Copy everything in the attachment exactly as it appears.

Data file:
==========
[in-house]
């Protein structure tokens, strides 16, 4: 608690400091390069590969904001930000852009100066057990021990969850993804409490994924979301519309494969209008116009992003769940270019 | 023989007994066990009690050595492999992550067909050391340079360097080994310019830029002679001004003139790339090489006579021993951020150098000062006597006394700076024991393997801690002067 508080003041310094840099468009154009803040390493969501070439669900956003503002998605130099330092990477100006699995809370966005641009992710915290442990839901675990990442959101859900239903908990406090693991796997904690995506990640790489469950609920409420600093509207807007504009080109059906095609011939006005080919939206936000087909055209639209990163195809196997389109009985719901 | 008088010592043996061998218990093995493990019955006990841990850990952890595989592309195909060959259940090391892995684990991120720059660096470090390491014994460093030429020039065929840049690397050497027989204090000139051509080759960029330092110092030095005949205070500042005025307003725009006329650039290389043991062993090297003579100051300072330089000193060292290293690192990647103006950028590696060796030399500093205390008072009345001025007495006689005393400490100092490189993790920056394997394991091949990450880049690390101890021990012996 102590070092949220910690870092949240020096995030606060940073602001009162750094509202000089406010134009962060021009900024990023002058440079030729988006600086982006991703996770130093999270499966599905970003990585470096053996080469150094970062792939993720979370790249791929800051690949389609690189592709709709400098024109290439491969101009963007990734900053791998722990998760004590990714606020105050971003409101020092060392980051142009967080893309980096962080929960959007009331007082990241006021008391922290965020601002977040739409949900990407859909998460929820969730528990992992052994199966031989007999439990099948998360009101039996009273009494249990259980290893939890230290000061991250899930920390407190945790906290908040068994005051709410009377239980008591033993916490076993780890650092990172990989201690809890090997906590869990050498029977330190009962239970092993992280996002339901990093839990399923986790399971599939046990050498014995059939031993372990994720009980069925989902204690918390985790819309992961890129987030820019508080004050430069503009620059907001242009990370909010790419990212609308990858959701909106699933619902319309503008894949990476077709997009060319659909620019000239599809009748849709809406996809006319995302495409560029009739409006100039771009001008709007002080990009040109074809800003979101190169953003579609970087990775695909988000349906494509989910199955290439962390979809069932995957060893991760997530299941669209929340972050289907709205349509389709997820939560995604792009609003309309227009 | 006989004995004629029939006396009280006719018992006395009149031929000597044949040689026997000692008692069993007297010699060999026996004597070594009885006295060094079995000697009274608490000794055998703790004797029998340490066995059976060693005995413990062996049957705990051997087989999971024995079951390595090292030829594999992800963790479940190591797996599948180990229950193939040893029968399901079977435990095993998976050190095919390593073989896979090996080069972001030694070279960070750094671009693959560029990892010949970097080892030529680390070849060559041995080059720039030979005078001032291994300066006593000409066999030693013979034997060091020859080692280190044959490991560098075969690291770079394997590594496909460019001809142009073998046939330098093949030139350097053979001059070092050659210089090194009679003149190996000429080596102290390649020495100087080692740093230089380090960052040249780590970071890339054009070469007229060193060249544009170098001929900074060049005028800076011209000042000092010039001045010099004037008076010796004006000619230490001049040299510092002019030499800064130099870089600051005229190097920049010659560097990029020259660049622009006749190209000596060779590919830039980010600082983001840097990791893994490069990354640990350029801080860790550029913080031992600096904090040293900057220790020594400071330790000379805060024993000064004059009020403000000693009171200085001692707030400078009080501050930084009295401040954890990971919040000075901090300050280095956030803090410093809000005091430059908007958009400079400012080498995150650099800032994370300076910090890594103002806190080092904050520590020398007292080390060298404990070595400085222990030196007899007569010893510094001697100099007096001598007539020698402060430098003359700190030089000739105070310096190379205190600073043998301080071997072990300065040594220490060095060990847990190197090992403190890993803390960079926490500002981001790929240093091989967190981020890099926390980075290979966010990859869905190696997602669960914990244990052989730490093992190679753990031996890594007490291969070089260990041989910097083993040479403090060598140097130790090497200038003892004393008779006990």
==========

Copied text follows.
[in-house]
């Protein structure tokens, strides 16, 4: 608690400091390069590969904001930000852009100066057990021990969850993804409490994924979301519309494969209008116009992003769940270019 | 023989007994066990009690050595492999992550067909050391340079360097080994310019830029002679001004003139790339090489006579021993951020150098000062006597006394700076024991393997801690002067 508080003041310094840099468009154009803040390493969501070439669900956003503002998605130099330092990477100006699995809370966005641009992710915290442990839901675990990442959101859900239903908990406090693991796997904690995506990640790489469950609920409420600093509207807007504009080109059906095609011939006005080919939206936000087909055209639209990163195809196997389109009985719901 | 008088010592043996061998218990093995493990019955006990841990850990952890595989592309195909060959259940090391892995684990991120720059660096470090390491014994460093030429020039065929840049690397050497027989204090000139051509080759960029330092110092030095005949205070500042005025307003725009006329650039290389043991062993090297003579100051300072330089000193060292290293690192990647103006950028590696060796030399500093205390008072009345001025007495006689005393400490100092490189993790920056394997394991091949990450880049690390101890021990012996 102590070092949220910690870092949240020096995030606060940073602001009162750094509202000089406010134009962060021009900024990023002058440079030729988006600086982006991703996770130093999270499966599905970003990585470096053996080469150094970062792939993720979370790249791929800051690949389609690189592709709709400098024109290439491969101009963007990734900053791998722990998760004590990714606020105050971003409101020092060392980051142009967080893309980096962080929960959007009331007082990241006021008391922290965020601002977040739409949900990407859909998460929820969730528990992992052994199966031989007999439990099948998360009101039996009273009494249990259980290893939890230290000061991250899930920390407190945790906290908040068994005051709410009377239980008591033993916490076993780890650092990172990989201690809890090997906590869990050498029977330190009962239970092993992280996002339901990093839990399923986790399971599939046990050498014995059939031993372990994720009980069925989902204690918390985790819309992961890129987030820019508080004050430069503009620059907001242009990370909010790419990212609308990858959701909106699933619902319309503008894949990476077709997009060319659909620019000239599809009748849709809406996809006319995302495409560029009739409006100039771009001008709007002080990009040109074809800003979101190169953003579609970087990775695909988000349906494509989910199955290439962390979809069932995957060893991760997530299941669209929340972050289907709205349509389709997820939560995604792009609003309309227009 | 006989004995004629029939006396009280006719018992006395009149031929000597044949040689026997000692008692069993007297010699060999026996004597070594009885006295060094079995000697009274608490000794055998703790004797029998340490066995059976060693005995413990062996049957705990051997087989999971024995079951390595090292030829594999992800963790479940190591797996599948180990229950193939040893029968399901079977435990095993998976050190095919390593073989896979090996080069972001030694070279960070750094671009693959560029990892010949970097080892030529680390070849060559041995080059720039030979005078001032291994300066006593000409066999030693013979034997060091020859080692280190044959490991560098075969690291770079394997590594496909460019001809142009073998046939330098093949030139350097053979001059070092050659210089090194009679003149190996000429080596102290390649020495100087080692740093230089380090960052040249780590970071890339054009070469007229060193060249544009170098001929900074060049005028800076011209000042000092010039001045010099004037008076010796004006000619230490001049040299510092002019030499800064130099870089600051005229190097920049010659560097990029020259660049622009006749190209000596060779590919830039980010600082983001840097990791893994490069990354640990350029801080860790550029913080031992600096904090040293900057220790020594400071330790000379805060024993000064004059009020403000000693009171200085001692707030400078009080501050930084009295401040954890990971919040000075901090300050280095956030803090410093809000005091430059908007958009400079400012080498995150650099800032994370300076910090890594103002806190080092904050520590020398007292080390060298404990070595400085222990030196007899007569010893510094001697100099007096001598007539020698402060430098003359700190030089000739105070310096190379205190600073043998301080071997072990300065040594220490060095060990847990190197090992403190890993803390960079926490500002981001790929240093091989967190981020890099926390980075290979966010990859869905190696997602669960914990244990052989730490093992190679753990031996890594007490291969070089260990041989910097083993040479403090060598140097130790090497200038003892004393008779006990």